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How to easily trim pots

This section will help beginner potters to understand the basics of trimming.  If you take our advice, you'll save time, energy and probably a few pots down the line.  We hope it helps!

Trimming can enhance the look and lines of any shape you make.  There are two secrets to getting it right. 

  • You must trim at the leather hard stage.  The piece should be dry enough so you can affix it to the wheel head without altering the form.  If it's too dry, it will crack or break when you apply pressure.

  • You need 3 sharp tools.  Most beginner tool sets come with one trimming tool.  This is great to get you started but we recommend you add these trimming tools to your quiver.

First, turn your piece upside down and place the rim on the wheel head.  Line it up in the center and press clay coils gently around the rim, to hold it in place.  Use three pieces of clay in case one should come off, your pot wouldn't fly off the wheel.

Note: If the rim is bone dry but the base is leather hard, apply a damp sponge to the rim before trimming to prevent the rim from cracking or chipping.

After you have centered and securely attached your piece to the wheel, begin gently but firmly pressing down in the center of the base.  Start with the small tipped tool and slowly carve outward.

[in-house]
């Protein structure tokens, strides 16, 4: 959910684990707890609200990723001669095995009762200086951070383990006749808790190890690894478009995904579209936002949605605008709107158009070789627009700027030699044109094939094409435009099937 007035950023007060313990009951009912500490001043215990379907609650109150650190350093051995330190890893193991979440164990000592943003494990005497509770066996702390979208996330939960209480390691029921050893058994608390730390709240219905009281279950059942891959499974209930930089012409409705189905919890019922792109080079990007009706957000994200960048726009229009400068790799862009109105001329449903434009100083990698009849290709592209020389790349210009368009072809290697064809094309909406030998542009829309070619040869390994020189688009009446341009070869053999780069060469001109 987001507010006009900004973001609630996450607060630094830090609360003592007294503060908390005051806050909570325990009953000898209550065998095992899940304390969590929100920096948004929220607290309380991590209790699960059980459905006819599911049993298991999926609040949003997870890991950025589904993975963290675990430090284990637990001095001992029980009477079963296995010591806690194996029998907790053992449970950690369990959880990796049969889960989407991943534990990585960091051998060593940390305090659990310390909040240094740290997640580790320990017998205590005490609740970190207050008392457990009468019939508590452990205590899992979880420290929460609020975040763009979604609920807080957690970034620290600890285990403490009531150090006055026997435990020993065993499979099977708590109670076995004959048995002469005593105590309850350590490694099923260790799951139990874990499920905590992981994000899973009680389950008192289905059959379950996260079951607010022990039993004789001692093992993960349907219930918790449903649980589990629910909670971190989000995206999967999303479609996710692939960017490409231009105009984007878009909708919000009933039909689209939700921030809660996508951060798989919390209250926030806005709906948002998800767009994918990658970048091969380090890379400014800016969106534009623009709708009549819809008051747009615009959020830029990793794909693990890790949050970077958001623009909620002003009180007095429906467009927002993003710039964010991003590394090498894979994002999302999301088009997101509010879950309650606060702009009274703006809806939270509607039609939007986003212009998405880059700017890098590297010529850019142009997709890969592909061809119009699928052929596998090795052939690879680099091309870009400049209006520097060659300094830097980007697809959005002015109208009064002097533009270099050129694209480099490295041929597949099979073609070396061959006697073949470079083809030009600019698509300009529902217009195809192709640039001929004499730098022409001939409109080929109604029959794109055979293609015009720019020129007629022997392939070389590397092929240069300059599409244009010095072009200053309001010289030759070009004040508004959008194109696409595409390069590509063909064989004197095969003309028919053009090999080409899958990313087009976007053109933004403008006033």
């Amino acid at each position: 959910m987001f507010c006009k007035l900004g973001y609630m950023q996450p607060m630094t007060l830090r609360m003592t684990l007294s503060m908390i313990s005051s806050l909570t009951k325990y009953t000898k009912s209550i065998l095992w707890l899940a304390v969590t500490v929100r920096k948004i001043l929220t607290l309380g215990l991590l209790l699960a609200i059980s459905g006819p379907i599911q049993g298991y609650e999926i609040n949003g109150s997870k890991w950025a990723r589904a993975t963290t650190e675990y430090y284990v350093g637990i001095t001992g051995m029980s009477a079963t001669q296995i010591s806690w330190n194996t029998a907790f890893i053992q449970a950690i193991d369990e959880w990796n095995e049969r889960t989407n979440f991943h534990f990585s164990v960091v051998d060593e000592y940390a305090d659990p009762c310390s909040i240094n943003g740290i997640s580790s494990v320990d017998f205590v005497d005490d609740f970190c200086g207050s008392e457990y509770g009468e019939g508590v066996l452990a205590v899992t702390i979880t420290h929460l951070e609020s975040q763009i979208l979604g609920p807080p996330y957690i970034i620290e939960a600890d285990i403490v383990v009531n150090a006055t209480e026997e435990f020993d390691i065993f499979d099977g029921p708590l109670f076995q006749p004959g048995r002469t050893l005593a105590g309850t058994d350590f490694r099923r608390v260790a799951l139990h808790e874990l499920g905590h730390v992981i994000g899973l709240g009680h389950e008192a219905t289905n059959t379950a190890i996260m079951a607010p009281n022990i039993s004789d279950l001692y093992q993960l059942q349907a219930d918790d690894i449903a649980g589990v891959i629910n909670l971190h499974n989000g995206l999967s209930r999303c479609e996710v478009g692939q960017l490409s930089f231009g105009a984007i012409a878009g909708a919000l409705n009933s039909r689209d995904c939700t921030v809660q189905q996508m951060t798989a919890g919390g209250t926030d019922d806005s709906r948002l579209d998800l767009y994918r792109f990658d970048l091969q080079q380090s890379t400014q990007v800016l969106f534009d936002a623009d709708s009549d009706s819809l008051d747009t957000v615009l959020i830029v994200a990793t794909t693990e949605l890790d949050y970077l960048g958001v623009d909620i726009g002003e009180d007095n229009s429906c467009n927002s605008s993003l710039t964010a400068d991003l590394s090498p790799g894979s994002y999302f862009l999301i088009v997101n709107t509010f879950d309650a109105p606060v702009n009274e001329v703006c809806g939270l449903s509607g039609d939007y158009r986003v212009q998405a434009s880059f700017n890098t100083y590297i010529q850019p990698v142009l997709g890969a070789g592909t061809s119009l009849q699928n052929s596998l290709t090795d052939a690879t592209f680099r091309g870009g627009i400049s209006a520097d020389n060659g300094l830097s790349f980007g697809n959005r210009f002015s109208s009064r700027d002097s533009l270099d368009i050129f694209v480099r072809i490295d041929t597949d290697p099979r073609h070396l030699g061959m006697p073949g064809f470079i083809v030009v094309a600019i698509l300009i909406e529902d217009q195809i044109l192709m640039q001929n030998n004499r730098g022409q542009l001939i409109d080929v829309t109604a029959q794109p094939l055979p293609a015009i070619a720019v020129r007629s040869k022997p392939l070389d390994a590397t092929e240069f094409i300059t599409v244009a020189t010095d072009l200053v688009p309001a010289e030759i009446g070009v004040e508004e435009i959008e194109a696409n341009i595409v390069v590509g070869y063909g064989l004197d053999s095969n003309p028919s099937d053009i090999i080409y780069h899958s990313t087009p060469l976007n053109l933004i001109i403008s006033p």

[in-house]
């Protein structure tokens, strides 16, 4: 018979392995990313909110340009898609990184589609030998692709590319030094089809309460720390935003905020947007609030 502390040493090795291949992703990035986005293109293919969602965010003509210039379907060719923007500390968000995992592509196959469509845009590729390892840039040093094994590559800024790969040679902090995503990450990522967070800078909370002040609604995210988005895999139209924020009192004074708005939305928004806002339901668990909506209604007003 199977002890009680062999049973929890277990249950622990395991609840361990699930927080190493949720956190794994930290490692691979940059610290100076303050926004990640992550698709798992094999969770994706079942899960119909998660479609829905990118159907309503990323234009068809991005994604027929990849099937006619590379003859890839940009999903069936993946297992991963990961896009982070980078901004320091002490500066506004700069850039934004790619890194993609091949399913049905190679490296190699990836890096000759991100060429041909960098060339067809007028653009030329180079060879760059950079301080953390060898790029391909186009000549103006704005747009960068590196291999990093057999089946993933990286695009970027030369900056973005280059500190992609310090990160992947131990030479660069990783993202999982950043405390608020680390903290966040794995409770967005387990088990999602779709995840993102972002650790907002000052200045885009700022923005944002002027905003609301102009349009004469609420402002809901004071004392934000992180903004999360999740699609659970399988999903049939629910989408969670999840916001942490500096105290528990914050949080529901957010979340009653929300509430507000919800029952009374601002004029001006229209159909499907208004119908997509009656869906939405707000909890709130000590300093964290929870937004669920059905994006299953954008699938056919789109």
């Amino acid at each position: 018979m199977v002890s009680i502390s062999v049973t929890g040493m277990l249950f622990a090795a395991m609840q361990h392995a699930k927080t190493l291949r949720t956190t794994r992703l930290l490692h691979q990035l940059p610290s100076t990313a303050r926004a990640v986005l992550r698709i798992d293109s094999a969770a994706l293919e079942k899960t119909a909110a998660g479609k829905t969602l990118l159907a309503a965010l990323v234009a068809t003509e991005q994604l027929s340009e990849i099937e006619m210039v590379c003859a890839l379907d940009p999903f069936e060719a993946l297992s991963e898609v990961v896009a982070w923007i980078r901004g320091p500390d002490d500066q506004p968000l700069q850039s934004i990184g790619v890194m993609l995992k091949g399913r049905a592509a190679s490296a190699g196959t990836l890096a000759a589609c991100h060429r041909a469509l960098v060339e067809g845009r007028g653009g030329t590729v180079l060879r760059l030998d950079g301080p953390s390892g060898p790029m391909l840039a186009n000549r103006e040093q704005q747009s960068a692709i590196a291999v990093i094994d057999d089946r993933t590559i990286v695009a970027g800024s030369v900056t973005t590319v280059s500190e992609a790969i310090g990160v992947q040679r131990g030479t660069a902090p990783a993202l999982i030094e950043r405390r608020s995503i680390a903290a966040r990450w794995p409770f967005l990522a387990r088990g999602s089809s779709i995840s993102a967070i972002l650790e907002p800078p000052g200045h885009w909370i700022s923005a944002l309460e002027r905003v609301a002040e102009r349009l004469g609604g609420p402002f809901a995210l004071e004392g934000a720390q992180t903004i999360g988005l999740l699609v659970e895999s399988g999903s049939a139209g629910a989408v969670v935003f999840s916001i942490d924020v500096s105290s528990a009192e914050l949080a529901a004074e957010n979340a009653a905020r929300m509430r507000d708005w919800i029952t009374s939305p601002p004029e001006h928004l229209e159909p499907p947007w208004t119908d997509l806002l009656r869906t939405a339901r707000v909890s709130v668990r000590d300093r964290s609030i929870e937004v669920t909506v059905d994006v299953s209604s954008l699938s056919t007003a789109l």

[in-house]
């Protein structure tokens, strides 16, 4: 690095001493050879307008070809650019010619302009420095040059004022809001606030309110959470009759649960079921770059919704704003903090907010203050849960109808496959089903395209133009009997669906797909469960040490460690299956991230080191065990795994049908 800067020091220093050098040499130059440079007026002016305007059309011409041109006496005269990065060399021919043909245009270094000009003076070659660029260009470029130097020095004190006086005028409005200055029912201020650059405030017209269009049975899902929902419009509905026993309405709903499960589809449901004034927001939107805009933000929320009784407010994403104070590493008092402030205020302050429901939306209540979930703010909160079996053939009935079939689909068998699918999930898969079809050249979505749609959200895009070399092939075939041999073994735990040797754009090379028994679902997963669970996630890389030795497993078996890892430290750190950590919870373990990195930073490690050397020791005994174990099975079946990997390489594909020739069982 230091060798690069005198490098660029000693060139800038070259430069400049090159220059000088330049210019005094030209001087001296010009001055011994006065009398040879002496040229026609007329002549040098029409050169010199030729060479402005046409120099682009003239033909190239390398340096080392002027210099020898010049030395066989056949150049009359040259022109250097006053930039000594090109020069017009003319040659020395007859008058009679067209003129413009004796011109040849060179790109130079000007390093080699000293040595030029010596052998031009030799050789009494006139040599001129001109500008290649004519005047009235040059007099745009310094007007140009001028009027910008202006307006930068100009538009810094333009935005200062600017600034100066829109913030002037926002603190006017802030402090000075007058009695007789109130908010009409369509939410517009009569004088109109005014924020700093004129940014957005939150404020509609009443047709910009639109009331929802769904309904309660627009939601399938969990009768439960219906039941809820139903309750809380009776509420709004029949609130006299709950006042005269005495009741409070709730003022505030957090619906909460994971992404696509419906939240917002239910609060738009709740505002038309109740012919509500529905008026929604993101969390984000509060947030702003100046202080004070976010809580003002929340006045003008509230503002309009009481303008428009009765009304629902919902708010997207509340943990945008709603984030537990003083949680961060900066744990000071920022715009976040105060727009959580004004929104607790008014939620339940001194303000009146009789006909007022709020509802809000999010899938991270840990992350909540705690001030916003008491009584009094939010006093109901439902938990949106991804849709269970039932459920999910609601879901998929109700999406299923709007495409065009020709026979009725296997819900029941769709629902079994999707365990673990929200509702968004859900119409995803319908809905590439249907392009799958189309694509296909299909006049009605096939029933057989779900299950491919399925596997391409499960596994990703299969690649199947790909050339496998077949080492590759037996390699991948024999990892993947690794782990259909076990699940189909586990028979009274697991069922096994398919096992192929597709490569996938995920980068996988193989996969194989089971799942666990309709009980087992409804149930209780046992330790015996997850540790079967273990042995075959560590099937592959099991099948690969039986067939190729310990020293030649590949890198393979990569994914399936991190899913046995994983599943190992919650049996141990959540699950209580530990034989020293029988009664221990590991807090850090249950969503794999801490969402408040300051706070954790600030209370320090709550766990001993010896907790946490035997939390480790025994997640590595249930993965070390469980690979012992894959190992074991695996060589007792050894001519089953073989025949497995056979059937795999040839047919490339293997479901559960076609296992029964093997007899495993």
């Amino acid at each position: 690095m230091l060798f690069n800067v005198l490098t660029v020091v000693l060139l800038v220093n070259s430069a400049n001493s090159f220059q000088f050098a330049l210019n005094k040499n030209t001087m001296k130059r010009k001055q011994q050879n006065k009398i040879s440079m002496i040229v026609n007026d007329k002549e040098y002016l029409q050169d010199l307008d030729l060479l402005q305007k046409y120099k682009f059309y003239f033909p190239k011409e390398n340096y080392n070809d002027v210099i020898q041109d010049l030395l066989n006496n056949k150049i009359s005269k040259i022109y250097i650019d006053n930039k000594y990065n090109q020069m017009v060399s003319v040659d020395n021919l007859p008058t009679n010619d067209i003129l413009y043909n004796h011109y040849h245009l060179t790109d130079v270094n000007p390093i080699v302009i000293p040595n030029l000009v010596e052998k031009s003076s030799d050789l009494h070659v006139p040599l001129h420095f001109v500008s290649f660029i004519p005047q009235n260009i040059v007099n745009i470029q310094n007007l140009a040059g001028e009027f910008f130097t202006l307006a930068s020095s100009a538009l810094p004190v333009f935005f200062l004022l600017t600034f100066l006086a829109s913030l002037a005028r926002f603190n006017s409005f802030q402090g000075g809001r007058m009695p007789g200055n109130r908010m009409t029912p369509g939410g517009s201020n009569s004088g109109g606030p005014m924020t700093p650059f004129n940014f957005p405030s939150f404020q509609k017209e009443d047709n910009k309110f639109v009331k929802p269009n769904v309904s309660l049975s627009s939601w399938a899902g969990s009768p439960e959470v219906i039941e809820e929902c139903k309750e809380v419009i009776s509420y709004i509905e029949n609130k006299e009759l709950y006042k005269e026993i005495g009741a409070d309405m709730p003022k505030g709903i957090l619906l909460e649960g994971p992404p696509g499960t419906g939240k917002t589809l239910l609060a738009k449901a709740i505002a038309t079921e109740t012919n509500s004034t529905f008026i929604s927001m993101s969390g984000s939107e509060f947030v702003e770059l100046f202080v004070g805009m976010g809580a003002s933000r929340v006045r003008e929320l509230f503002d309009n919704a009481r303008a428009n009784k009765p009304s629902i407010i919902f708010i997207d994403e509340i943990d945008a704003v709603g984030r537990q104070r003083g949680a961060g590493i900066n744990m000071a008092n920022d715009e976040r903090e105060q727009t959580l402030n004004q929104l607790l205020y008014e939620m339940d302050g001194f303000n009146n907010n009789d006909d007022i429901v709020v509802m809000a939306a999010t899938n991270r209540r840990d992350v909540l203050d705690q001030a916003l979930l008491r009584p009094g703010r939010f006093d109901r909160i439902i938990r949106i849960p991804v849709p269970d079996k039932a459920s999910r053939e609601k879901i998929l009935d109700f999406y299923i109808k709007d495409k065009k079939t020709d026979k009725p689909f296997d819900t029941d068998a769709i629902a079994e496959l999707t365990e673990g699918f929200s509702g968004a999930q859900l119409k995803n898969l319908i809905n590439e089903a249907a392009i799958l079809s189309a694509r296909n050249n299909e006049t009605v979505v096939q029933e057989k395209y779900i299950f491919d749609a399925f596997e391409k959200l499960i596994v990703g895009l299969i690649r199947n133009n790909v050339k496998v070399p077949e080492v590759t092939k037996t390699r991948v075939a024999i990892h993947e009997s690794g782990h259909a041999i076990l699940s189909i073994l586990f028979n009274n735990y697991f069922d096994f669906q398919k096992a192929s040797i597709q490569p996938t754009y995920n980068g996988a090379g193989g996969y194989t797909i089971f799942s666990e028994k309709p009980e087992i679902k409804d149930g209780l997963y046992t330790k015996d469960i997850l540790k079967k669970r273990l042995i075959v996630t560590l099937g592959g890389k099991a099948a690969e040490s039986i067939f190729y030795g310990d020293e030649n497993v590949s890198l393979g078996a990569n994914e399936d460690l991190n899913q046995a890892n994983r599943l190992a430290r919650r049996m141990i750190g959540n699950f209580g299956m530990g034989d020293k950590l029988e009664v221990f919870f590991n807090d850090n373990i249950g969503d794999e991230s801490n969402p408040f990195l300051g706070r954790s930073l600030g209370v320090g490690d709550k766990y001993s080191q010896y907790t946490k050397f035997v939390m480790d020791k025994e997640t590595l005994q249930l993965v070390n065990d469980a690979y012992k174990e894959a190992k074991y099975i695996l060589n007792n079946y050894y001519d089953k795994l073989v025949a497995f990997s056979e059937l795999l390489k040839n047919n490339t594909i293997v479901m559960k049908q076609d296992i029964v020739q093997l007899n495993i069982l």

Next, use your square tipped tool to press down in the center of the base and slowly carve outward.  You can also use it to define the foot of your pot. 

Finish the bottom with the large tool, it has the most surface area and will provide a level base for the finished piece.  You can also use this tool to take away excess clay from the base of your piece. 

Finish the piece with your own unique foot and signature.

What if I have a low flat bowl that won't fit on the wheel?

If your piece is too large (in diameter) to fit on the wheelhead for trimming, you have a couple of options.  As a beginner to intermediate potter we recommend you use a custom made bat with a thin layer of foam rubber which grips the piece and supports the rim. 

If you want to make one, it's easy, get a large bat, a thin layer of foam rubber and Elmer's glue (or your favorite heavy duty brand).  Trace the bat onto the foam rubber and then cut out the circle.  Apply glue to both pieces and attach the foam rubber to the bat.

Simply set the bat on the wheel head.   Next, center the bat by pushing it toward the center as it spins.  Gravity and the weight of your piece keep the bat on the wheel.  So, be careful to keep your speed constant.  Don't jerk the wheel or go too fast or you'll get in trouble. 

Follow these guidelines and your trimming should be trouble free!

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